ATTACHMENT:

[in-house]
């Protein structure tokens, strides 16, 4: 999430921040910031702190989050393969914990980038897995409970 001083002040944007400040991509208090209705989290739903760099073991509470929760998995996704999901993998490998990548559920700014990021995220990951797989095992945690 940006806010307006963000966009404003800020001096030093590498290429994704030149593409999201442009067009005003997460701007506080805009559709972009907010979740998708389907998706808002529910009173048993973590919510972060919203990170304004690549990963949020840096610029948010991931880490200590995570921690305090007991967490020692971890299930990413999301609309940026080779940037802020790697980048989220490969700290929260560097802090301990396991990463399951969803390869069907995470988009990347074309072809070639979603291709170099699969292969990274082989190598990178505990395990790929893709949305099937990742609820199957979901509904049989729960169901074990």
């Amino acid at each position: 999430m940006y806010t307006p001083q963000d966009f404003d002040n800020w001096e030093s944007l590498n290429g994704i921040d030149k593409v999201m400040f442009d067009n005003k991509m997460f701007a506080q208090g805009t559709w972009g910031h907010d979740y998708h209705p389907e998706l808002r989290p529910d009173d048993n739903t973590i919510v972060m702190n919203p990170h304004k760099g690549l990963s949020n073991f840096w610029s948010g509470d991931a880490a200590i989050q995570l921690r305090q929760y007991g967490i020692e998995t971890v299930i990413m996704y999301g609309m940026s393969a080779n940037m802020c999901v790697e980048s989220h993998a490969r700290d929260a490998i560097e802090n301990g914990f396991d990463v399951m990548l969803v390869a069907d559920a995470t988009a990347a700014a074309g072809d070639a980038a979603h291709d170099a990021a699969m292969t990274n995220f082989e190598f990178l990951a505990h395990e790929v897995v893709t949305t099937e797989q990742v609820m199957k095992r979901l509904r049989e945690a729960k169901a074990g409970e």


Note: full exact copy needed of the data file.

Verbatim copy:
[in-house]
């Protein structure tokens, strides 16, 4: 999430921040910031702190989050393969914990980038897995409970 001083002040944007400040991509208090209705989290739903760099073991509470929760998995996704999901993998490998990548559920700014990021995220990951797989095992945690 940006806010307006963000966009404003800020001096030093590498290429994704030149593409999201442009067009005003997460701007506080805009559709972009907010979740998708389907998706808002529910009173048993973590919510972060919203990170304004690549990963949020840096610029948010991931880490200590995570921690305090007991967490020692971890299930990413999301609309940026080779940037802020790697980048989220490969700290929260560097802090301990396991990463399951969803390869069907995470988009990347074309072809070639979603291709170099699969292969990274082989190598990178505990395990790929893709949305099937990742609820199957979901509904049989729960169901074990």
């Amino acid at each position: 999430m940006y806010t307006p001083q963000d966009f404003d002040n800020w001096e030093s944007l590498n290429g994704i921040d030149k593409v999201m400040f442009d067009n005003k991509m997460f701007a506080q208090g805009t559709w972009g910031h907010d979740y998708h209705p389907e998706l808002r989290p529910d009173d048993n739903t973590i919510v972060m702190n919203p990170h304004k760099g690549l990963s949020n073991f840096w610029s948010g509470d991931a880490a200590i989050q995570l921690r305090q929760y007991g967490i020692e998995t971890v299930i990413m996704y999301g609309m940026s393969a080779n940037m802020c999901v790697e980048s989220h993998a490969r700290d929260a490998i560097e802090n301990g914990f396991d990463v399951m990548l969803v390869a069907d559920a995470t988009a990347a700014a074309g072809d070639a980038a979603h291709d170099a990021a699969m292969t990274n995220f082989e190598f990178l990951a505990h395990e790929v897995v893709t949305t099937e797989q990742v609820m199957k095992r979901l509904r049989e945690a729960k169901a074990g409970e």